approx read time : 1:30
I recently had the privilege of participating in a digital citizen panel of experts included students (!) alongside Simon Helton, Richard Culatta, Sandy Barnes and was chat moderated by Alysha English of the IDEO Teachers Guild. First, let me just say how excited I was to learn about the IDEO Teachers Guild. This amazing space brings teachers together to collaborate on designing creative solutions to common challenges. The challenge related to the chat I attended was “HMW empower students to be better digital citizens - smart, kind, and secure online?” You can see all the project submissions here. No winners or losers (woot!) but you can check out which activities got the most likes to become ‘favorites’.
The chat started out asking for a definition of ‘digital citizen’. In the old days (i.e. last year) the term digital citizen conjured up images of staving off cyber-bullying, copyright best practice and a list of ‘don’ts’ by which student (and teachers) could monitor ‘acceptable use’. Fast forward to today and we have students leading national political discourse and inventing products and systems that improve lives and societies.
Sound use of technology (aka Digital Citizenship) is no longer just about keyboarding and citations. Citizenship in the offline world is characterized by engagement in community; including those with a different point of view. Digital citizenship simply transfers that behavior to the place where most of our interactions (for better or worse) take place.
Many kids have learned to “THINK’ before they post but if we’re truly teaching digital citizenship why aren’t we asking them to THINK as they create? Is their work true, honest, inspiring, necessary and kind?* What does that look like? It’s the following list of technology ‘do's’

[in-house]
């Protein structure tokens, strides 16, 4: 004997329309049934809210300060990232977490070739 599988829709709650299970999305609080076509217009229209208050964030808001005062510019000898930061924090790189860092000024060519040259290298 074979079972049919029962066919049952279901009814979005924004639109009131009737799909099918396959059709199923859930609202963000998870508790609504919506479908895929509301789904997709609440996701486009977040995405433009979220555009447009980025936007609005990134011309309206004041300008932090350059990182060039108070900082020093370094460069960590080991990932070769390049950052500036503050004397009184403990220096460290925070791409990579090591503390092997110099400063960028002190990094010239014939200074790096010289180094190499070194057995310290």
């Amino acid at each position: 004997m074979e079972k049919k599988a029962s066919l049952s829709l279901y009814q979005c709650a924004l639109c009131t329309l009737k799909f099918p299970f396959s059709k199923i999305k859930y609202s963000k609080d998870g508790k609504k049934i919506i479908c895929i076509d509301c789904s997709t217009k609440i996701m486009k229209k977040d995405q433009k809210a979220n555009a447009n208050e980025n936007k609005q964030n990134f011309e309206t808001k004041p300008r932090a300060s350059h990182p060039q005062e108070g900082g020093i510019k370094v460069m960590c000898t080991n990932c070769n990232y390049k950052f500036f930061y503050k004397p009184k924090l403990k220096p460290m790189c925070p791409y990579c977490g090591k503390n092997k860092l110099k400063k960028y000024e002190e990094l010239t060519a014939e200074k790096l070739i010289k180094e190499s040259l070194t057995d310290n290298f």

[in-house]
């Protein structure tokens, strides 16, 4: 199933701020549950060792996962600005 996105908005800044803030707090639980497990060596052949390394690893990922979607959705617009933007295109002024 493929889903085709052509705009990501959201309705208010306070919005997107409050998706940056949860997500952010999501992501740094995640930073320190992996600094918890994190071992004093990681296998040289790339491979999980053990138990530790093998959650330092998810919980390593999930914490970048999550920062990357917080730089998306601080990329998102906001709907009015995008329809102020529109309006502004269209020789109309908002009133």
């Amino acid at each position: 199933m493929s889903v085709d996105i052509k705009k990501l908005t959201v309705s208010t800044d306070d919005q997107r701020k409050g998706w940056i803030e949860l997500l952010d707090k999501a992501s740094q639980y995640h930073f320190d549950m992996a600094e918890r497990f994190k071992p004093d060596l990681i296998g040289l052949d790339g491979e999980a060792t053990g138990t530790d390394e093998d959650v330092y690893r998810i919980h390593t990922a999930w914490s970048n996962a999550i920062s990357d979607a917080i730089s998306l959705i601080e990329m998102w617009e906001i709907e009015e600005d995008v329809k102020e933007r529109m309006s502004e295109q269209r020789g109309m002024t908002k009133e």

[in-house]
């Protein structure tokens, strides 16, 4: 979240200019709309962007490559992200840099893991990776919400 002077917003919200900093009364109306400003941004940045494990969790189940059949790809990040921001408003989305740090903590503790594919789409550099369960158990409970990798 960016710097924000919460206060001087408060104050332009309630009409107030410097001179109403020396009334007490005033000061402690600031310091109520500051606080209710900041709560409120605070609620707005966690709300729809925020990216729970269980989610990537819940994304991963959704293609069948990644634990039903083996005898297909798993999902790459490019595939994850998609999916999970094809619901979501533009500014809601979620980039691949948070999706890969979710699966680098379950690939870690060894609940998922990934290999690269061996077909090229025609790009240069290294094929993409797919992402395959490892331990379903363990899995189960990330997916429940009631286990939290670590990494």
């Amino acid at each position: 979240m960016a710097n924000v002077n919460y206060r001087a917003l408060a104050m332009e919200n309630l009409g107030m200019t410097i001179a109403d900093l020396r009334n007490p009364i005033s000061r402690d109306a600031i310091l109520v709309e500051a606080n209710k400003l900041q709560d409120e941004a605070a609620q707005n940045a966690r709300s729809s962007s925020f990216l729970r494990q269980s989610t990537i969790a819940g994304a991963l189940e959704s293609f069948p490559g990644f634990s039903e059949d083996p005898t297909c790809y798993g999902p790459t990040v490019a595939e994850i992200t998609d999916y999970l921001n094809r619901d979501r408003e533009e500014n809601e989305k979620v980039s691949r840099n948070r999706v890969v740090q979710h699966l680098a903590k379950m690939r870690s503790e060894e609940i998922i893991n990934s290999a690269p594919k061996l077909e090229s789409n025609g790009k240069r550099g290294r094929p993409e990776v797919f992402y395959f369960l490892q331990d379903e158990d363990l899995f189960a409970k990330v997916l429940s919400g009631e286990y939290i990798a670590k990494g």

If we shift our thinking about Digital Citizenship from ‘don’ts’ to ‘dos’ we create a framework for instruction on appropriate engagement that’s relevant including; respectful dissent and thoughtful discourse, integrity in representing work as your own or another’s, setting standards by reporting inappropriate use, collaboration, analysis of data for bias, curating and creating engaging content that connects with an authentic audience.
I challenge you to THINK how you might model and encourage positive digital citizenship in your next lesson.
*Editor’s note: Some schools list the ‘i’ as illegal. Consider how this might reinforce the us vs. them attitude in teens. How can you build positive relationships when the establishment is assuming the kids are criminals?
Carol Glanville, M.Ed.
educator, presenter, strategist, coach, design thinker
Virtue In Media is a faith-based k-8 digital citizenship curriculum aligned to the ISTE standards. Click the image above for more information.
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